Iceland and Greenland with Fred. Olsen Cruise Lines
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A cruise is surely the ultimate antidote to stress. Of course, you can get cruises that are all action with new destinations every day and adventurous forays on to dry land. Or you can, as I am in this case, have days at sea where the gentle movement of the ship lulls you into a state of tranquillity.
My current cruise is on board Fred Olsen’s Boudicca and I’m on my way to Iceland and then Greenland. So, leaving from Dover, it takes us three sea days to get there and we’re due to arrive in Reykjavik early tomorrow morning. In the meantime, it is tempting to do what I never have time to do at home – lie around in the sunshine and read a book! In fact, I did this all of yesterday afternoon but otherwise, it’s been busy.
Fred Olsen doesn’t want anyone getting bored on sea days so there is quite a timetable scheduled. We start (I’m travelling with the Major who doesn’t like to be too idle for too long) with walking a mile (five times round Deck 7). I do a yoga class while the Major hits the gym and then I do a tap-dancing class with one of the dancers from the entertainment crew. This would be difficult enough for those of us with zero experience and the wrong shoes but today (just to make matters a little more interesting) the sea has developed quite a swell so there are probably a few more steps than there should be.
There are lectures – about the destinations, the wildlife, the culture and, most interestingly, the KGB given by a former British diplomat. There is a choir, an art class, crafts, cards and concerts, quizzes, cocktail parties and games, dancing and shows. There’s a spa, a pool where you can swim against a current (seven times more strenuous than exercising on the land, they say) and, of course, the gym and lots of exercise classes. In theory, you should go back fitter than when you embarked. The truth is, though, an average cruise sees an average weight gain of seven pounds and that’s because there is so much food.
Aside from normal meals, there’s morning coffee and afternoon tea (and we’re not just talking hot drinks here) and just in case that’s not enough you can have a formal high tea, a cheese and wine evening, a martini tasting (seven of those to sample) and there’s a late-night supper club featuring a special every time – German sausages, anyone?
However, it is rather pleasant to stand and stare – or at least sit and stare out to sea in my favourite spot on the ship, the Observatory Lounge on the top deck. We haven’t seen any land for a couple of days now, we’ve travelled over 1000 miles and I’m approaching some kind of hypnotic trance watching waves and the sea birds skimming them. I’m sure this must be lowering my blood pressure.
But not for long. Tomorrow it’s Reykjavik and I seem to remember I’m hiking across a glacier…
After three days at sea, Fred Olsen’s Boudicca has arrived in Iceland and stepping off the ship is a bit like stepping into a geography textbook. Iceland has everything – glaciers, volcanoes, drifting tectonic plates, geysers, ice floes and a lot of thermal activity. It’s this thermal activity that supplies hot water direct to homes and swimming pools in Reykjavik. And one of its glaciers supplies the purest drinking water literally on tap all over the capital. It is this glacier that is the focus of my first day here.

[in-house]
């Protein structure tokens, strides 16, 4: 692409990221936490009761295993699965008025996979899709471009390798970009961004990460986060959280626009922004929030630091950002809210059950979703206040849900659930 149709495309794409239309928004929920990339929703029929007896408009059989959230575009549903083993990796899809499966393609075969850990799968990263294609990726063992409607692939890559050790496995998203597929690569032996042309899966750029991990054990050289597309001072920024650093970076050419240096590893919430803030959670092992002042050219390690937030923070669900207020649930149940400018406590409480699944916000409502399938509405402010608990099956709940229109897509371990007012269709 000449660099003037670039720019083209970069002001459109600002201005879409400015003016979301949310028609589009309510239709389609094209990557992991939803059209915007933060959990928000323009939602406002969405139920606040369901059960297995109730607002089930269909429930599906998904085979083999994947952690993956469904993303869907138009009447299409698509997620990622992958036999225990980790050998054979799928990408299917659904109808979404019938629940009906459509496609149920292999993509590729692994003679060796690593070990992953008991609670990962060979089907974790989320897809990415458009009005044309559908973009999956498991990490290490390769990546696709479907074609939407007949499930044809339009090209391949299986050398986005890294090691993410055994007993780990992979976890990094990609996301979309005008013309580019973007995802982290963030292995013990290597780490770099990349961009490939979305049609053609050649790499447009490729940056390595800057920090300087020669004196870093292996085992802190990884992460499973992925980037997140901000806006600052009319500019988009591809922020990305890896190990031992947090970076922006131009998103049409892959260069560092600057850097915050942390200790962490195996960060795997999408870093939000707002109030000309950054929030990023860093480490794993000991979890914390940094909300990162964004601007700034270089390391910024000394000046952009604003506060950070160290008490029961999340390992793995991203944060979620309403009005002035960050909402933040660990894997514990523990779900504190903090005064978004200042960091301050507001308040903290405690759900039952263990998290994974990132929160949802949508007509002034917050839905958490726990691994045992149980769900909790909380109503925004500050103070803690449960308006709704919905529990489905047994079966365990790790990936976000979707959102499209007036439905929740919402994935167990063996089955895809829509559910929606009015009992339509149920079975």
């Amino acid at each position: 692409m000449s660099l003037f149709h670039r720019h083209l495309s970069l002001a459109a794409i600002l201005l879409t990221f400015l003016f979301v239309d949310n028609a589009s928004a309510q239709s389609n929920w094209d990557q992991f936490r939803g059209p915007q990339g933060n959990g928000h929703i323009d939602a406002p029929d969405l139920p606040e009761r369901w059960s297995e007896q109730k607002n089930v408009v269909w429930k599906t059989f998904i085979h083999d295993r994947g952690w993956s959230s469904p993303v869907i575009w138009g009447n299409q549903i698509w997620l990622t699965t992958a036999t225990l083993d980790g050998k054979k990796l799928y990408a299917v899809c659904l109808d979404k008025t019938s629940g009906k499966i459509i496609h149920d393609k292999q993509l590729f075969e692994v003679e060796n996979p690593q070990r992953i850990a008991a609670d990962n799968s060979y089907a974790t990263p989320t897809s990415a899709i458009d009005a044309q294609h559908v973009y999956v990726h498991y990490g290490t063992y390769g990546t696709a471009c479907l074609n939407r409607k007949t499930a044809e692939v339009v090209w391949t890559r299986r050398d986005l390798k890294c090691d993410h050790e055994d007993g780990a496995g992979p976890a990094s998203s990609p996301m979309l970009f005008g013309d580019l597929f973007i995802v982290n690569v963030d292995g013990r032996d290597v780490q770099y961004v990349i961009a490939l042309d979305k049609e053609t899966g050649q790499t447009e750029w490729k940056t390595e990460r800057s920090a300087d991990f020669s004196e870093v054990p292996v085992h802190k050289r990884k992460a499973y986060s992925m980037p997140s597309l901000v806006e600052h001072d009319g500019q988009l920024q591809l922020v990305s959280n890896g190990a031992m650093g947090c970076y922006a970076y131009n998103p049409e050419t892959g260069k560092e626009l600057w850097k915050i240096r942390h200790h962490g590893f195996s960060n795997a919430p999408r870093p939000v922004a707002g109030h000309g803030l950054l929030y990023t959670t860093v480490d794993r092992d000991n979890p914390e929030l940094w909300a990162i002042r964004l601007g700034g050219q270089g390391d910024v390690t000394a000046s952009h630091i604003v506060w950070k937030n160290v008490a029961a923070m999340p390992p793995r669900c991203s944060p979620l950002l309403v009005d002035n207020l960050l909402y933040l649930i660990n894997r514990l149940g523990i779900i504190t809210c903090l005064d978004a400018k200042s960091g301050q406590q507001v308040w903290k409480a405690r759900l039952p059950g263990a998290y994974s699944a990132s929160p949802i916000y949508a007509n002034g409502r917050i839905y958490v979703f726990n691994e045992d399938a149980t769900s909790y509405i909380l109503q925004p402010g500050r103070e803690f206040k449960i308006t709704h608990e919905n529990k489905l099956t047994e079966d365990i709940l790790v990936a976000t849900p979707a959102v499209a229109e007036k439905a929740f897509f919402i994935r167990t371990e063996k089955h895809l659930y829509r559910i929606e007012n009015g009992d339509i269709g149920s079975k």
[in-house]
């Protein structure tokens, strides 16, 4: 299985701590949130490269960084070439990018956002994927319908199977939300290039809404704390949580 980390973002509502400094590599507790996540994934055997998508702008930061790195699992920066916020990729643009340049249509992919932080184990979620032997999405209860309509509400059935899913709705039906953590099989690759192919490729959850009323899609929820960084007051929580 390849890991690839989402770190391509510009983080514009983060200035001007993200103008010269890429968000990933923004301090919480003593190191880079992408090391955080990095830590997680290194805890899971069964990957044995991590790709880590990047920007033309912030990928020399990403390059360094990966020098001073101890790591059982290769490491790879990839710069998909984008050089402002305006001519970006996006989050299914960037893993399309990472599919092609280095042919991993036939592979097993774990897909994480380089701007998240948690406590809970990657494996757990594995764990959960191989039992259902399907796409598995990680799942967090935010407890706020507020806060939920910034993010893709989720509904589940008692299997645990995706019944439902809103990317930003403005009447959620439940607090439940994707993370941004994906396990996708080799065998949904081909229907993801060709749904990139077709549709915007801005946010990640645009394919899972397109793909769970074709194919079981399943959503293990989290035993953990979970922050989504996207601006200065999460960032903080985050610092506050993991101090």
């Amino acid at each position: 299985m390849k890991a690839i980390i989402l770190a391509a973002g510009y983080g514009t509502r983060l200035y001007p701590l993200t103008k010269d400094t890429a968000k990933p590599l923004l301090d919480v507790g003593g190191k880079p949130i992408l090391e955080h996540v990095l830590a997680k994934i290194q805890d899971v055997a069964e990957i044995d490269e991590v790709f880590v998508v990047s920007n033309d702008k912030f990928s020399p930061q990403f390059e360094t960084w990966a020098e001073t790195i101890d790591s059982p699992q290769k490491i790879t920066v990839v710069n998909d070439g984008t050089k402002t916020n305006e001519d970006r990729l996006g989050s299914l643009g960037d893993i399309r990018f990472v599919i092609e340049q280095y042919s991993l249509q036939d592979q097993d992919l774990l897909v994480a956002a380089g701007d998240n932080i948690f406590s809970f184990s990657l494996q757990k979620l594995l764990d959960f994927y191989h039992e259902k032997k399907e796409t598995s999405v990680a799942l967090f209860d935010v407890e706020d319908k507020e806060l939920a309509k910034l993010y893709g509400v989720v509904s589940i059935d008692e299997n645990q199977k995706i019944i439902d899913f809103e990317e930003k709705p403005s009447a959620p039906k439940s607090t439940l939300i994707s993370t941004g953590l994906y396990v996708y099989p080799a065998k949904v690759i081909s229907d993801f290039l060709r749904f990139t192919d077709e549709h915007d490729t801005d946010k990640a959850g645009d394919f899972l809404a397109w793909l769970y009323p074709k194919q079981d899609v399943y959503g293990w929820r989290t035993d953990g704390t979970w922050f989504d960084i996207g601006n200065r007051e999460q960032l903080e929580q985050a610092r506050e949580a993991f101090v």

In 2010 when the Eyjafjallajökull volcano erupted, it closed most of Europe’s skies. In Iceland, though, there was little disruption (their airport never closed!) but it did result in exposing the Langjokull glacier so that they could map it, work out where the dangerous crevasses were and then – and what an idea this was – make a tunnel that would reach 45m below the surface and create a cave of ice.
To get there, you need a vehicle equipped to drive over snow and ice, so we find ourselves in a giant 4x4 with tyres that reach almost to shoulder height. The tyres can be inflated and deflated at the touch of a button on the very complicated dashboard. We stop off just before hitting the ice to be equipped with overshoes and waterproofs – it “rains” we’re told once we’re inside the ice cave.
Langjokull is the second biggest glacier in Europe and measures 70x25km. We drive over a white desert into white cloud, the two merging until you can’t discern where one ends and the other begins. Thank goodness the driver has a special glacier app to find his way! Suddenly, we’re outside a utilitarian looking tunnel that burrows down into the ice and introduced to our guide, Iris, who leads us into the heart of her gigantic ice cube.
This glacier is 3000 years old and the ice is 600m at its deepest though we’re only going 45m below the surface. Iris points out the dark line of volcanic ash that marks 2010 and a second lighter line, the result of a lesser eruption the following year. The two lines are around 3ft apart, representing the snowfall that falls in a year and gradually is compressed and turns into glacial ice. You can see the process happening around you with the 'younger' ice still with air bubbles that are gradually forced out as it becomes denser over time. There are ponds, rivulets, crevasses – and a chapel for weddings. There’s a special party place too – apparently Dolly Parton played here once (must have been a very small party).
The tour ends with the bad news – and this is the hard truth of global warming – this 3000-year-old glacier will disappear totally during the next century. Long before that it will have shrunk to the extent that Reykjavik will lose its water supply. The glacial water will melt into the sea and the fish, overwhelmed by the fresh water, will disappear, too.